You need no reminder of how much our current moment is filled and fueled by public and private disrespect. Instead, I shall offer guidance to a life less vulnerable to giving and receiving discourtesy and help you make it so.
Small steps within your power. Though modest, they can be life-enhancing.
Such changes present the chance to enlarge our humanity and agency while reducing the sense of isolation, fear, and distrust.
Reflections on How You Feel and Behave:
Consider the pace and pressure of life. If we pile up our existence with a tower of obligations, errands, and responsibilities, our much-desired calm, thoughtfulness, and room for others become elusive. Yes, we have inescapable demands, but most realize we also occupy ourselves with inessentials.
Perhaps it is worth reflecting on what is necessary and what is superfluous. We can free ourselves from the shackled and abnormal routine that has become the norm: texting, emailing, tweeting, and looking into the pixels of our attachment to the computer god. We observe its icons on our desks and in our hands.
Will triple scoops of virtual contact with people a thousand miles away leave a lick of the ice cream cone for those we love or might discover nearby?
Prepare for Respecting Others by Respecting Yourself:
Do we eat well, exercise, or trust that our bodies will quietly accept years of ill-tending and inattention?
The sun-gifted glories of the natural world wait for us, but the computer deity shades our lives as an autocrat might. He cares not whether we will be touch-starved, with only a memory of human sighs, breath, fragrance, and torsos extending beneath our line of sight. Are we practicing to be cave dwellers?
Remember that our lanternless ancestors lived by the hours of the sun and invested in the earth with cooperative others who were not chained to a desk.
Might we reorganize who we have become and are becoming? No one ever offered these last words: “I should have spent more time in my home office — like the best years of my life.” Nor does anyone define shopping as leading to anything resembling the richness possible in our brief time here.
Calming and Centering Yourself:
Treating ourselves with respect and kindness opens the possibility of service and duty to another. In time, this can become a prioritized source of mutual joy.
Before we can have benign emotions, we must recognize what is impeding us, what gnaws, irritates, or angers us. Think of a stone pitched into a placid lake, spreading ripples lasting well beyond the time required to make the toss.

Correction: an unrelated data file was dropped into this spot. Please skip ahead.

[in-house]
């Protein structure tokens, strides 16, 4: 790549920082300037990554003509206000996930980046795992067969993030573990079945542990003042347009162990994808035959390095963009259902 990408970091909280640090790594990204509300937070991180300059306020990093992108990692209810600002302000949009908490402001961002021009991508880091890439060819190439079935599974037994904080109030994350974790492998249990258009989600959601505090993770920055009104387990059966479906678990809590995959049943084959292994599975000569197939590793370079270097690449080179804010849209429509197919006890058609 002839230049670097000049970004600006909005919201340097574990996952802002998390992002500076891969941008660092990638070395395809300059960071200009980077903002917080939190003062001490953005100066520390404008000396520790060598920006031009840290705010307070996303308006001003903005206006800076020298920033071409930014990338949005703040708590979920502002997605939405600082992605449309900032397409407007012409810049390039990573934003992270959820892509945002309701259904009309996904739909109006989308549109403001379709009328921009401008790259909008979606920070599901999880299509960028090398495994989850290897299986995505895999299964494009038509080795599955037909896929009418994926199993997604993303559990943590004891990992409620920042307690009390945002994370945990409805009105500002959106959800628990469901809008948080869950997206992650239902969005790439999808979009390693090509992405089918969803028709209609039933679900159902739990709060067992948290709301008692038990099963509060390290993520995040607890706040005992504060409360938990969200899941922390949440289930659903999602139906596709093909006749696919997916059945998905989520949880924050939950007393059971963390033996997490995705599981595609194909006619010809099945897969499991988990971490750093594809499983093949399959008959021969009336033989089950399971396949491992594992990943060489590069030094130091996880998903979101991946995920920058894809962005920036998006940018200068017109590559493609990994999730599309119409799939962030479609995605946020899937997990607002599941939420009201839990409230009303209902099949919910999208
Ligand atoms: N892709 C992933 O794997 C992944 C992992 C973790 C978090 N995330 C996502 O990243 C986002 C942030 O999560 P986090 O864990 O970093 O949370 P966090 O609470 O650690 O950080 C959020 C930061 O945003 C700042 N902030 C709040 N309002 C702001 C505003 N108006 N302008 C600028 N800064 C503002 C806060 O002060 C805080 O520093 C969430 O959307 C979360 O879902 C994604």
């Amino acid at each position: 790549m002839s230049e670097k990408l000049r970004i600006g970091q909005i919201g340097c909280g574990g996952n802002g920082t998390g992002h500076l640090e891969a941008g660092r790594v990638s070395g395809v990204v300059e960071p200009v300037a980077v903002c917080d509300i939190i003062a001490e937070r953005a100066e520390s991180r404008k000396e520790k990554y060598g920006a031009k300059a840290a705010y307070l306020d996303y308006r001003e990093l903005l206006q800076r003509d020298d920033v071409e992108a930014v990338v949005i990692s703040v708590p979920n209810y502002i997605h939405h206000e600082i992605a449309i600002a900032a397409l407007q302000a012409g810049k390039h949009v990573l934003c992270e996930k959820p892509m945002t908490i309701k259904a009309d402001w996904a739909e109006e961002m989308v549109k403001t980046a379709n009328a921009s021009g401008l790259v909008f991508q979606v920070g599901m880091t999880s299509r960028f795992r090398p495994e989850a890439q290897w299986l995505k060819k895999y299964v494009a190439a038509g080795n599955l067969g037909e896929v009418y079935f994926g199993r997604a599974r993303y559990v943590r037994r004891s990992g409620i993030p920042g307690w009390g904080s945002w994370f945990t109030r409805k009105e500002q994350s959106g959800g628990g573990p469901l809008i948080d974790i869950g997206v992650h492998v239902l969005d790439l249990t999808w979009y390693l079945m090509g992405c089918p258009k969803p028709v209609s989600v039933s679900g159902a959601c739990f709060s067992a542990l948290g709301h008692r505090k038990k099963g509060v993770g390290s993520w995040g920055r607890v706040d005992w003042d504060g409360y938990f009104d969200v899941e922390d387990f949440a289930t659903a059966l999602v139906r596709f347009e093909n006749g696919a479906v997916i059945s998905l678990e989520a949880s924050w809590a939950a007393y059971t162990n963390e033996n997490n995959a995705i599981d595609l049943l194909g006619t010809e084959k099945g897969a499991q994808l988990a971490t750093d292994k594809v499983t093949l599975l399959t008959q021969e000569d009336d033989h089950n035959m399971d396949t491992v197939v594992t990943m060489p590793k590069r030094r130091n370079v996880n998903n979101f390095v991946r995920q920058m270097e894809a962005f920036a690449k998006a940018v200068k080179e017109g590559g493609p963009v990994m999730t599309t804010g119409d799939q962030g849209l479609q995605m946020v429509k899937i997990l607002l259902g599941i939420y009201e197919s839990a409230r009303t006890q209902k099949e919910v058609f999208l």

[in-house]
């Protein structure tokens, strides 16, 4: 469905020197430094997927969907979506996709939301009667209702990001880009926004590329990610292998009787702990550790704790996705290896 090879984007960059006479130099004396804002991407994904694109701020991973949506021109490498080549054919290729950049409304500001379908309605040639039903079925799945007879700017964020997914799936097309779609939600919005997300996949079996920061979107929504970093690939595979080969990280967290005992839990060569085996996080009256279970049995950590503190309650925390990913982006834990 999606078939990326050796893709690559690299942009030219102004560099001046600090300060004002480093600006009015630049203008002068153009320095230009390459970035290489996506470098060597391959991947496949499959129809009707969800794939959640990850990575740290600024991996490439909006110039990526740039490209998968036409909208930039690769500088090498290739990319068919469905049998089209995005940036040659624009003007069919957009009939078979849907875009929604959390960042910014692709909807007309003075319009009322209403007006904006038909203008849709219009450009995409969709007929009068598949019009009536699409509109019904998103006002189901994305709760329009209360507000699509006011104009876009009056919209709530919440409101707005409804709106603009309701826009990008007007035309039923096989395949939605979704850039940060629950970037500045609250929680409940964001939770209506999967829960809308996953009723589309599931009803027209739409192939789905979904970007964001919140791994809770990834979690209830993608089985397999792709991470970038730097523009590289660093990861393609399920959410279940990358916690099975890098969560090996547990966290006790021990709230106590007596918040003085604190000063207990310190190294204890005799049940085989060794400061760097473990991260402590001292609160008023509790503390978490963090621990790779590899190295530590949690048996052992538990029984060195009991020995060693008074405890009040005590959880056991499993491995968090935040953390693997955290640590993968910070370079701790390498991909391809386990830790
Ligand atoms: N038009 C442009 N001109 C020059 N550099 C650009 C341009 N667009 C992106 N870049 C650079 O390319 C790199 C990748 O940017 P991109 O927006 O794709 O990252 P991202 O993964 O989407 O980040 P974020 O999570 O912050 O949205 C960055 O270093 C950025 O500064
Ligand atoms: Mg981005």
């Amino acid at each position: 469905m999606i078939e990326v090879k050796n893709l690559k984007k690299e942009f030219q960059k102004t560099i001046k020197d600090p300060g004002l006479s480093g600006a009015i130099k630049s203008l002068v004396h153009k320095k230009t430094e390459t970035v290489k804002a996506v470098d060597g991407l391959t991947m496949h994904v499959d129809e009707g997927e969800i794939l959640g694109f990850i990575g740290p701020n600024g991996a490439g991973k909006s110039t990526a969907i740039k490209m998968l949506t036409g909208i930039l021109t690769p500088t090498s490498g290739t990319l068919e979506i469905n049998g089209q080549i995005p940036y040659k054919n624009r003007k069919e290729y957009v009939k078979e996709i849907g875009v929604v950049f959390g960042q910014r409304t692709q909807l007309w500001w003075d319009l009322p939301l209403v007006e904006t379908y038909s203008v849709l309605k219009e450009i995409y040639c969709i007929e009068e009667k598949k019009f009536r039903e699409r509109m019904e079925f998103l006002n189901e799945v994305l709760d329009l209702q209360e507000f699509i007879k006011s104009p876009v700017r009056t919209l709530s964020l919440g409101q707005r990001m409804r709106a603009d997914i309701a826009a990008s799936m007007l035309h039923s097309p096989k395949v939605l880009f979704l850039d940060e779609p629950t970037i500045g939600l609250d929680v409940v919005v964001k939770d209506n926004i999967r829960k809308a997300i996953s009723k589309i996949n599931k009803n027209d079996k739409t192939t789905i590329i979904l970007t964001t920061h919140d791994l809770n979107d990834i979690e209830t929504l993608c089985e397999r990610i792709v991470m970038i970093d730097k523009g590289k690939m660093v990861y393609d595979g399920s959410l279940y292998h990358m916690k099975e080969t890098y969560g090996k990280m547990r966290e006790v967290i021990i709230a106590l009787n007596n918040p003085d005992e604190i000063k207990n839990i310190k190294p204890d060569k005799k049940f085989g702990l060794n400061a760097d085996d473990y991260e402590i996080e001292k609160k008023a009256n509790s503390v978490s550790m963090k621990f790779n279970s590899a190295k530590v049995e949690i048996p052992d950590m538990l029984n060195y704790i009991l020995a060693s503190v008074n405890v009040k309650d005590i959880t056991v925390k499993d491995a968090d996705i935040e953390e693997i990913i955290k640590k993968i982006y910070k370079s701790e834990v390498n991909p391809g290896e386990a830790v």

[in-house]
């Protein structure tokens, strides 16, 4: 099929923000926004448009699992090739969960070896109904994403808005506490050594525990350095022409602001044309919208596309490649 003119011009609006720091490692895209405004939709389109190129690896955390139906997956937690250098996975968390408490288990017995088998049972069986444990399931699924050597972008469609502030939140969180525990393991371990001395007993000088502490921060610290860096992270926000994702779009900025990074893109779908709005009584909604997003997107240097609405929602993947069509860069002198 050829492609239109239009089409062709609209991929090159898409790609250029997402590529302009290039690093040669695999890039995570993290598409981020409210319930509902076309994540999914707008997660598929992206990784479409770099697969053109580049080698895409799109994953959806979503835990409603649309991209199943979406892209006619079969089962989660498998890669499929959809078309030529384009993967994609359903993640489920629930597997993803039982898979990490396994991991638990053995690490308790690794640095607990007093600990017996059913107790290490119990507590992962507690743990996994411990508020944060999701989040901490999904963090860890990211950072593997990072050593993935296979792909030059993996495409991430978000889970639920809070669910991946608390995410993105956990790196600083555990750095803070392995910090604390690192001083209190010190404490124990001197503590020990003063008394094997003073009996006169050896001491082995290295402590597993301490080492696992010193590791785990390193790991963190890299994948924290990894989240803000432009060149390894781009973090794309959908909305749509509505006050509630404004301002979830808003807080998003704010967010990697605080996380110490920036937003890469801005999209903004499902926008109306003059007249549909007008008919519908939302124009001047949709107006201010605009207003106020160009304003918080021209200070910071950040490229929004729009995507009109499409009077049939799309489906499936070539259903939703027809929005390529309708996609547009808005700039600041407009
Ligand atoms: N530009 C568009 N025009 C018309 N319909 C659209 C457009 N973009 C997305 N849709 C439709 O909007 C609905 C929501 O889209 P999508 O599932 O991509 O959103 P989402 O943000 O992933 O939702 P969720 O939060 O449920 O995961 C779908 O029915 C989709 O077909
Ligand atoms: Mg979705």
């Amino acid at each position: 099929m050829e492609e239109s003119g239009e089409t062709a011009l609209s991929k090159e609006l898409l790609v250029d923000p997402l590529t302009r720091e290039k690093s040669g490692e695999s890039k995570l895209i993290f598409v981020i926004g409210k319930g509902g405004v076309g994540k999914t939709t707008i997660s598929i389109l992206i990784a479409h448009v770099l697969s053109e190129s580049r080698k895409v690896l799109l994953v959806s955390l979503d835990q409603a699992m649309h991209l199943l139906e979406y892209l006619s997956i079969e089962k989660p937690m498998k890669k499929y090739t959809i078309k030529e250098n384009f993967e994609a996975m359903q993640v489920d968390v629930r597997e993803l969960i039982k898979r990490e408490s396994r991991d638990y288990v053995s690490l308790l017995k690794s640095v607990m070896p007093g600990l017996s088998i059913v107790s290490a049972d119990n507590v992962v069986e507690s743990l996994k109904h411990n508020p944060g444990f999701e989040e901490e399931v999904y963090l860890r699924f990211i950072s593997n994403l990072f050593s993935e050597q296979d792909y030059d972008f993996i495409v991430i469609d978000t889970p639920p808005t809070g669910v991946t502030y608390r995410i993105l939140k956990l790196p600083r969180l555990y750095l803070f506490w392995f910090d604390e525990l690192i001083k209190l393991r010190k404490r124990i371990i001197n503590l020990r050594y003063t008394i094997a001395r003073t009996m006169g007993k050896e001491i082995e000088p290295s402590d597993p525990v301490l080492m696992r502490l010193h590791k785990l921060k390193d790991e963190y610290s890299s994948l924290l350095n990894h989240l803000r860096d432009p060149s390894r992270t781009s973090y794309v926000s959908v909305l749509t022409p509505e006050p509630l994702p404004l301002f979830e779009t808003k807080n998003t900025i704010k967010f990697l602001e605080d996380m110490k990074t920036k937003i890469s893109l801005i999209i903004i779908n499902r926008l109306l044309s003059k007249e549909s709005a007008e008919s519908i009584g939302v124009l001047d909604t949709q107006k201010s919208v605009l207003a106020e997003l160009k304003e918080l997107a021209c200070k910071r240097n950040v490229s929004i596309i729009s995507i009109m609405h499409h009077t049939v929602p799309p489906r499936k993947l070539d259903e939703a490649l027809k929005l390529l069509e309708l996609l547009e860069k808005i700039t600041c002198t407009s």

Those who analyze their day may find it helpful to think about mood-changing moments. Where, when, why, and how did the sky darken or the clouds part? With whom? Doing what?
Therapists ask patients about the patterns of their lives — disappointments and repetitive relationship challenges. They wish to understand the kind of people one chooses to spend time with and those with whom one falls in love. When our mistakes persist, the critical question to us becomes, what does that cost you?
The knots into which we tie ourselves restrict our capacity to embrace those who might appreciate us and wish for our friendship, laughter, and romance. Tied to a rope of our invention, we are prisoners who desire freedom but offer ourselves to enslavement.
Civility and concern beyond our own troubles become more burdensome in a body and brain tightened and twisted into a coil, like a spring-loaded jack-in-the-box.
We need hands to hold and a friend to embrace. Consider the dour cashier at the end of an endless grocery checkout lane. What do a smile and a thoughtful word of thanks to this person cost? Smiling and speaking another’s name enrich the human joint bank account, where withdrawals only add to the wealth of all involved in the transaction.
Social Life and Conversation:
Especially when parts of the world outside are in conflict, we must do our best to avoid abrasiveness and inconsideration elsewhere. Take lunch. What happens when we fail to prefer the sight of our partner or friend to the latest intrusion of the phone? Do we reach for the phone, or does the phone reach for us? Hard to tell.